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As Iraqi civilian rule weakens, Shi’ite clerics call the shots

With Iraq’s politicians tainted by corruption and the army’s standing hurt by battlefield defeats, two Shi’ite clerics have re-emerged as leaders in matters of state.

In their different ways, Grand Ayatollah Ali al-Sistani and Hojatoleslam Moqtada al-Sadr, Iraq’s two most influential Shi’ite leaders, are pressuring Prime Minister Haider al-Abadi to tackle graft at the heart of Iraq’s government.

The timing of their intervention is delicate.

If Abadi fails to satisfy Sistani and Sadr by delivering long-promised anti-corruption measures, his government may be weakened just as Iraqi forces are gearing up to fight for the largest city under Islamic State control – Mosul.

In recent weeks both clerics have increased pressure on Abadi. Sistani signalled his displeasure in January by saying his voice had “become sore” with repeating his calls for reforms. On Feb. 5, he said he would no longer deliver weekly sermons about political affairs, and he has been only addressing religious matters since.

Sadr followed up by escalating street protests.

Unlike in neighbouring Iran “there is no role in the Iraqi constitution for the clerics,” said Sajad Jiyad, a Baghdad-based political analyst who advises the government. “They are playing an increasing role because the political class is discredited and no strongman can rise from the army like in the past.”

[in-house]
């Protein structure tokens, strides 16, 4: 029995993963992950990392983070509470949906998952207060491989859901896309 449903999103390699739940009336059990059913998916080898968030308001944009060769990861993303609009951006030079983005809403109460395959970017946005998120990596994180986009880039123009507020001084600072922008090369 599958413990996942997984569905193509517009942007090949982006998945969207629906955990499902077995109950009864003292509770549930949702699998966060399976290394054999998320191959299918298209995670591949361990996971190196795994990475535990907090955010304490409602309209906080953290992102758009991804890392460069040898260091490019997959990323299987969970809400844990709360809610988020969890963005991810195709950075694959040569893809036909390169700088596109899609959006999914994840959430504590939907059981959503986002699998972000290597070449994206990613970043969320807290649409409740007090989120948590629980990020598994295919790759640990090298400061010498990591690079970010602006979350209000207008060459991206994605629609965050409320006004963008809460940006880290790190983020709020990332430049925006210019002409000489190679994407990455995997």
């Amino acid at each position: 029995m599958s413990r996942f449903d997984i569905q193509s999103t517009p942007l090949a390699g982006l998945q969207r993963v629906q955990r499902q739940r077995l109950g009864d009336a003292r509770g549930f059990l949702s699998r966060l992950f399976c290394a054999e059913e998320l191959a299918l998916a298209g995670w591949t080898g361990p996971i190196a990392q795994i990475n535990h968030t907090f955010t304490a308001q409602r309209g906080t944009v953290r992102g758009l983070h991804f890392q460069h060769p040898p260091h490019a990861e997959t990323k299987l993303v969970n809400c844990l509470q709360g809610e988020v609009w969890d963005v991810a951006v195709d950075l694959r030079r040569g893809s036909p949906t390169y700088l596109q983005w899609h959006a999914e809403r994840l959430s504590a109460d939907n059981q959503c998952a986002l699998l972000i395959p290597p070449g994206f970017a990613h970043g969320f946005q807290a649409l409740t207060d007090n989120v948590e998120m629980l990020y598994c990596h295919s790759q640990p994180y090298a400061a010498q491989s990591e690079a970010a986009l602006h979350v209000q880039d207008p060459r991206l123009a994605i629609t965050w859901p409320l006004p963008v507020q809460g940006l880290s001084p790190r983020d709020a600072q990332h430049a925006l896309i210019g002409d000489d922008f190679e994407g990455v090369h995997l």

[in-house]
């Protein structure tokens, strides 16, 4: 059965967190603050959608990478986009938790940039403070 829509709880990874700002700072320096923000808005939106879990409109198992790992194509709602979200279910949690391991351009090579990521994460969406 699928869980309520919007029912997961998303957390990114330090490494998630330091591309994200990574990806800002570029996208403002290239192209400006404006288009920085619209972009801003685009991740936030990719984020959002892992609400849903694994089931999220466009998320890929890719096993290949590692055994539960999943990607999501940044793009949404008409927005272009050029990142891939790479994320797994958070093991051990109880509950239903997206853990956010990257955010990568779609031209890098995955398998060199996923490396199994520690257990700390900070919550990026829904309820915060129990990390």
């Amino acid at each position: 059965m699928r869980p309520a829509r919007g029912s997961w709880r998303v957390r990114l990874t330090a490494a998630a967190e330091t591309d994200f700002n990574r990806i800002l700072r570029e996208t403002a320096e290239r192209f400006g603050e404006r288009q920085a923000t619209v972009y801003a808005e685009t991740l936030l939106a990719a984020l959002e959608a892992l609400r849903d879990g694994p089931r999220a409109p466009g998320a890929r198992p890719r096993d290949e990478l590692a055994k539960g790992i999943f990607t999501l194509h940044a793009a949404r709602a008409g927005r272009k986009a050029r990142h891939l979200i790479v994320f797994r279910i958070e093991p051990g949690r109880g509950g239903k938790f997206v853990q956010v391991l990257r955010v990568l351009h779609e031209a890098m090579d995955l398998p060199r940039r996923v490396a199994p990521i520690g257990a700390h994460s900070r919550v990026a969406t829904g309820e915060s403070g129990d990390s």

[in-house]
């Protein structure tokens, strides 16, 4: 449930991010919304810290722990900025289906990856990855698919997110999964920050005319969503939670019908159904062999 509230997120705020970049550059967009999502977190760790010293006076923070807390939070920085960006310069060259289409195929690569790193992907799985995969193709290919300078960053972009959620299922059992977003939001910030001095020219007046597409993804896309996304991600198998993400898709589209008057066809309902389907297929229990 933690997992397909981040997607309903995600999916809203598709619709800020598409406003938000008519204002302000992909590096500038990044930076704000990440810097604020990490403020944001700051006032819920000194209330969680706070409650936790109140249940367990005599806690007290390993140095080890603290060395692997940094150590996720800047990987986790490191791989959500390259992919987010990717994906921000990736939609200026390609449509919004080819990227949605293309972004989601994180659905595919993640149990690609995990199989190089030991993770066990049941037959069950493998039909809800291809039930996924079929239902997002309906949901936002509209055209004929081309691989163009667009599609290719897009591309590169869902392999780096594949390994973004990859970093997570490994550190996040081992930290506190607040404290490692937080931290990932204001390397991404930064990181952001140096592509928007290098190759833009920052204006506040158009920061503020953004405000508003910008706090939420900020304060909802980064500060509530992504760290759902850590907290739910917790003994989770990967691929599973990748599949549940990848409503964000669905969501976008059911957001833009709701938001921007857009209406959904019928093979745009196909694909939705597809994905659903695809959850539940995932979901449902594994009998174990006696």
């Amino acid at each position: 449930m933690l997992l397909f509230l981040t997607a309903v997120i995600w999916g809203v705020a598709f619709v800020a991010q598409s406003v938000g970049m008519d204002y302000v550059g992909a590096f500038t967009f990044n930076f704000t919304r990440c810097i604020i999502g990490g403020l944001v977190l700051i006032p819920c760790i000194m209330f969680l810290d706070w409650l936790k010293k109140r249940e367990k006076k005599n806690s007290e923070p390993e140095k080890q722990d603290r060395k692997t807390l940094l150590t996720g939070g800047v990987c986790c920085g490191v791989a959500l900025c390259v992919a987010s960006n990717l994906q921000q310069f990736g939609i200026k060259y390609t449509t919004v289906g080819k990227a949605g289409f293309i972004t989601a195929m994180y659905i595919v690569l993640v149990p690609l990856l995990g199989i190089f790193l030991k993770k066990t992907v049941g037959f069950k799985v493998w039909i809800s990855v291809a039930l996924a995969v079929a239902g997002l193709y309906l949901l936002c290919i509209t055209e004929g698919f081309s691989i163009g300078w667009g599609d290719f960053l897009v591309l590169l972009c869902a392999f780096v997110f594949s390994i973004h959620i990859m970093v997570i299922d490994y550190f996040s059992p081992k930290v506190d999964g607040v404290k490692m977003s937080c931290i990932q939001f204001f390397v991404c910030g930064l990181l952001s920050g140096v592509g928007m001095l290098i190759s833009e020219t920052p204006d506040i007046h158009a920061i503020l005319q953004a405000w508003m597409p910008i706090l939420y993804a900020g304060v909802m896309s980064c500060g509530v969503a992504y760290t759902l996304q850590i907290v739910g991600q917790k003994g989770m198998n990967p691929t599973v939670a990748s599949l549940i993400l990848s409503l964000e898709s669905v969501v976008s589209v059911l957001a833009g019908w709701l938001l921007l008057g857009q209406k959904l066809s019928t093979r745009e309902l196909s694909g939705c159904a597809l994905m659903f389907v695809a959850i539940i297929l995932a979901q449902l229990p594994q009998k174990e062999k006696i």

While the two men may share a mission, their differences are stark.

Sistani is a reclusive octogenarian based in the holy city of Najaf, who has no formal political power but whose teachings command authority for millions of Shi’ites. Sistani expresses his displeasure through silence.

The 42-year-old Sadr, who rose to prominence when his Mahdi Army battled U.S. troops after the 2003 invasion, has been more direct, setting Abadi a 45-day ultimatum to deliver on his reform promises.

Abadi has shown a willingness to act but has been slow to deliver. A plan to replace his ministers with independent technocrats, for example, was subsequently watered down. Sadr insists radical change is needed.

After staging weekly demonstrations in Baghdad, his followers started a sit-in on Friday at the gates of Baghdad’s fortified Green Zone district that houses government offices, parliament, embassies and international organizations.

Branding the district a “bastion for supporting corruption”, Sadr urged his followers to remain peaceful.

Sistani’s office declined comment for this story.

A politician close to Sadr, lawmaker Dhiaa al-Asadi who heads the parliamentary bloc that supports Sadr, spoke of “an intuitive agreement” between the two clerics on reforming the state.


“There’s no such direct coordination, but there is a sort of harmony because Sayyid Moqtada al-Sadr… needs to make sure that whatever he pronounces doesn’t contradict with what… Grand Ayatollah Sistani wants,” said Asadi.

The two clerics were communicating “from time to time” through their offices, he added.

According to Jiyad, Sistani and Sadr complement one another. “Grand Ayotallah Sistani is reserved and has a moral and religious influence … Sadr is vocal, politically active, and can mobilise people on the ground,” he said.

It is not the first time that Sistani has influenced the political agenda since the army’s collapse before Islamic State militants two years ago. He forced out prime minister Nuri al-Maliki after an eight-year premiership which alienated Sunni Muslims and saw corruption set in among senior army officers.